Going back to school? How to tell your partner
The decision to get your degree ultimately is yours. But as thrilled as you are about your education, you might be realizing that you need your partner to be on board with your plans.
“Obtaining emotional buy-in from your partner is critical,” says Carol Gegenheimer, an instructor in the counseling program at the University of Phoenix Main Campus, “because your drive and enthusiasm will be difficult to sustain if you’re getting no support at home.”
Here are five steps you can take toward that end:
Prepare for specific questions.
Before broaching the topic of going back to school, make sure you can provide details of your plans.
“Knowing what the costs are, what the time commitment is and having ideas about how you are going to handle those demands ahead of time is helpful,” says Gegenheimer, a marriage and family therapist. “If you’ve given some thought to how you might respond to potential challenges [from your partner], the discussion will go smoother.”
Schedule a talk.
Tell your partner that you’d like to make an appointment for a detailed conversation about your decision. Choose a time when neither of you is likely to be distracted.
“Important conversations require dedicated time,” Gegenheimer says, “not just a quick chat while you’re both running off to work in the morning.”
“Speak openly about why you want to take this step, and talk in terms of your own personal growth,” Gegenheimer advises. Let your partner know how much your education means to you and the specific ways it will help you achieve your goals.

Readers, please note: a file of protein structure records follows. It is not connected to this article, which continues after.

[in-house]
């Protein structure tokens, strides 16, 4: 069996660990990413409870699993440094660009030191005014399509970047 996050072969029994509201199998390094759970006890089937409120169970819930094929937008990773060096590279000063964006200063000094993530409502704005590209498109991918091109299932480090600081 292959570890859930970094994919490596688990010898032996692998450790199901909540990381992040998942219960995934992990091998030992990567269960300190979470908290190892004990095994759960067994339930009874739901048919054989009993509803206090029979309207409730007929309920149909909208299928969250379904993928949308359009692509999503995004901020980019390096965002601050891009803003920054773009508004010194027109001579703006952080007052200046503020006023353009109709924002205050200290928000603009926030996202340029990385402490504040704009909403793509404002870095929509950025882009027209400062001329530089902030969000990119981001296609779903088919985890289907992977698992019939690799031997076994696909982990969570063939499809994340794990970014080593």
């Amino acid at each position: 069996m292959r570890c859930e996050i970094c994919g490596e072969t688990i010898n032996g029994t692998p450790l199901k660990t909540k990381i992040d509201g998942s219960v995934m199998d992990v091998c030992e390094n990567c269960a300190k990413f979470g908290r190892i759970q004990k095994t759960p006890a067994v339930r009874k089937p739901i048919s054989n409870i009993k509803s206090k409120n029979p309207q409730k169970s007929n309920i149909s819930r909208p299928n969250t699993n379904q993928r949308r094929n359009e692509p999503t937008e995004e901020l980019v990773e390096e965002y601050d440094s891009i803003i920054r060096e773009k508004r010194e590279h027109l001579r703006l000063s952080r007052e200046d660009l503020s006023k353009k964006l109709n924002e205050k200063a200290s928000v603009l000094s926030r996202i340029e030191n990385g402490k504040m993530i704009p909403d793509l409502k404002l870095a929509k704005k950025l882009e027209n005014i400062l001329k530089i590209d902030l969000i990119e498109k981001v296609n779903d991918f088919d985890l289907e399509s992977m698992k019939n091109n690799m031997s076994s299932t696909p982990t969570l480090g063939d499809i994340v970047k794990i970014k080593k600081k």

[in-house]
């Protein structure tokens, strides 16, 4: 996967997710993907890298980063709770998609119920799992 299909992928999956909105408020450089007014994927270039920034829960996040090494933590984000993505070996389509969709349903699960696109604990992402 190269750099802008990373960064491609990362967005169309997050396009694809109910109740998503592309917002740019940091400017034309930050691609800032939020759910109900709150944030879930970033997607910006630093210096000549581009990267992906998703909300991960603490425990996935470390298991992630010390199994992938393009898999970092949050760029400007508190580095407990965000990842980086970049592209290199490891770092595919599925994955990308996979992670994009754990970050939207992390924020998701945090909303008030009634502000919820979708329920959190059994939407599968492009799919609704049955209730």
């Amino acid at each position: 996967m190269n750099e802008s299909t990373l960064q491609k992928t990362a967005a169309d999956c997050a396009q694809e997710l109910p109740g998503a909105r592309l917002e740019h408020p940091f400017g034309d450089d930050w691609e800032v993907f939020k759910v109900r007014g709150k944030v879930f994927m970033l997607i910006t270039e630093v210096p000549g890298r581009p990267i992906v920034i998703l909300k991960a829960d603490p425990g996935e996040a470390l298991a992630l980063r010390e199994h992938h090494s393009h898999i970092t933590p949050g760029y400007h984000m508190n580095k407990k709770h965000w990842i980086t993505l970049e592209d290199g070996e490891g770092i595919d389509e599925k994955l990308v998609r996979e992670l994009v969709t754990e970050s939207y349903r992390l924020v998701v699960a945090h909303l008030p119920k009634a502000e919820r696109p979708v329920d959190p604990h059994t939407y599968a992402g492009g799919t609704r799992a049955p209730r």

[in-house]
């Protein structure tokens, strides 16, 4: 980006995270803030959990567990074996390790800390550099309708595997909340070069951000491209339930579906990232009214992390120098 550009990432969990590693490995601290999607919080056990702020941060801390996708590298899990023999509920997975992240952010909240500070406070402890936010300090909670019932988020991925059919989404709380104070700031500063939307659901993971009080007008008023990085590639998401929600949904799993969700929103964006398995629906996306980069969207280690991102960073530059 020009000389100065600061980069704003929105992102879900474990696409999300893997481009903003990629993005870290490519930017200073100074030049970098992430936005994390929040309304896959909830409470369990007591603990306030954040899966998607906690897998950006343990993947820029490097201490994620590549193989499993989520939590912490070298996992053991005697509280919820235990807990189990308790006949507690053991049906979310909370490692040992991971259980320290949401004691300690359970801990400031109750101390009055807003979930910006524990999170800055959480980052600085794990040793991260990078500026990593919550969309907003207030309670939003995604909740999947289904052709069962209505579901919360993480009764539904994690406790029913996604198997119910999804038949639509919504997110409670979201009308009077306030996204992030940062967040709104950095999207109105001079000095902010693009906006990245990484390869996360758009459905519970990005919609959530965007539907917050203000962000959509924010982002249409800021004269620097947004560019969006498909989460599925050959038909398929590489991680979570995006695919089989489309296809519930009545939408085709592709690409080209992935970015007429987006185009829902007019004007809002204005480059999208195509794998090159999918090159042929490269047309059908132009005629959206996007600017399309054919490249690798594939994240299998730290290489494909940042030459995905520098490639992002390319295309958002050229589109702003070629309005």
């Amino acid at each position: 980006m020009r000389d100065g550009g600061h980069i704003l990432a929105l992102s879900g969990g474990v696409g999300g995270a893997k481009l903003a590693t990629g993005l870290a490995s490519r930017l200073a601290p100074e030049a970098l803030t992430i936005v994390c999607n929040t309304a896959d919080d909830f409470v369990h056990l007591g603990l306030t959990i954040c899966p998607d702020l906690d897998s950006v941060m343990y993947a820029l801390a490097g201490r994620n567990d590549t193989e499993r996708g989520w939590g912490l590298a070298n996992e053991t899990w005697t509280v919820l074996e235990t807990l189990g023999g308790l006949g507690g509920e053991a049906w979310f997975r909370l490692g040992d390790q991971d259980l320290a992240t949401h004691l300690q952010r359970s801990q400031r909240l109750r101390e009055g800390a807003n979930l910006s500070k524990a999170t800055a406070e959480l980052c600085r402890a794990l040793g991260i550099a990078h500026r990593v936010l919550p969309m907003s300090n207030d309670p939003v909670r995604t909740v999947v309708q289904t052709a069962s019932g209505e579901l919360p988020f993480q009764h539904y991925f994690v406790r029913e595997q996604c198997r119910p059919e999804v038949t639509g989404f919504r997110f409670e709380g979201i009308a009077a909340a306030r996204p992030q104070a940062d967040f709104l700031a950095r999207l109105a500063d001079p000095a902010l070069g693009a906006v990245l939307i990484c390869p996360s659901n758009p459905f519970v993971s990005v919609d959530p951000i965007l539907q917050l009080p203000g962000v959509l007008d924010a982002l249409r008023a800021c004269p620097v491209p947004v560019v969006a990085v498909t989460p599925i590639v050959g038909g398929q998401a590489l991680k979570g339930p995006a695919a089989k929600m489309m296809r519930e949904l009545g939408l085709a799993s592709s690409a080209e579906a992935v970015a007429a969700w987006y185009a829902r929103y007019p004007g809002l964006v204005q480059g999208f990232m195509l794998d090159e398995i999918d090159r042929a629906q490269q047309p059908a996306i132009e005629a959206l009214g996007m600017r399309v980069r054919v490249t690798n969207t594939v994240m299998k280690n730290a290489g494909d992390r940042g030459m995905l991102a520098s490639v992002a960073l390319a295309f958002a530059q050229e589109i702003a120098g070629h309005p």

Take time to explore your loved one’s needs, too, she suggests, and consider ideas he or she may want to pursue in the future, such as also going back to school, or taking up a new hobby.
Discuss the effects.
Gegenheimer recommends emphasizing both the immediate impacts of going back to school, such as having to reduce work hours and bringing home less money, versus the potential payoffs, including the chance to compete for better jobs or eventually being able to afford a new home.
“I think it’s important to talk to the person to help them understand that they have something to gain from your education as well,” Gegenheimer emphasizes. “You can highlight how your education can help you both achieve long-term goals for your family.” For example, if earning a degree can help you land a higher-paying job, you could more easily pay for a child’s college education or a family vacation.
Nurture your relationship.
It’s key to acknowledge how going back to school could cut into the time you’ll have for your partner once classes start, Gegenheimer notes.
Offer creative ideas on how you can still find time for one another, she suggests, such as date nights twice a month, or regular participation in an activity you both enjoy. “Work on ways to find balance between the time dedicated to school,” she suggests, “and the time dedicated to the relationship.”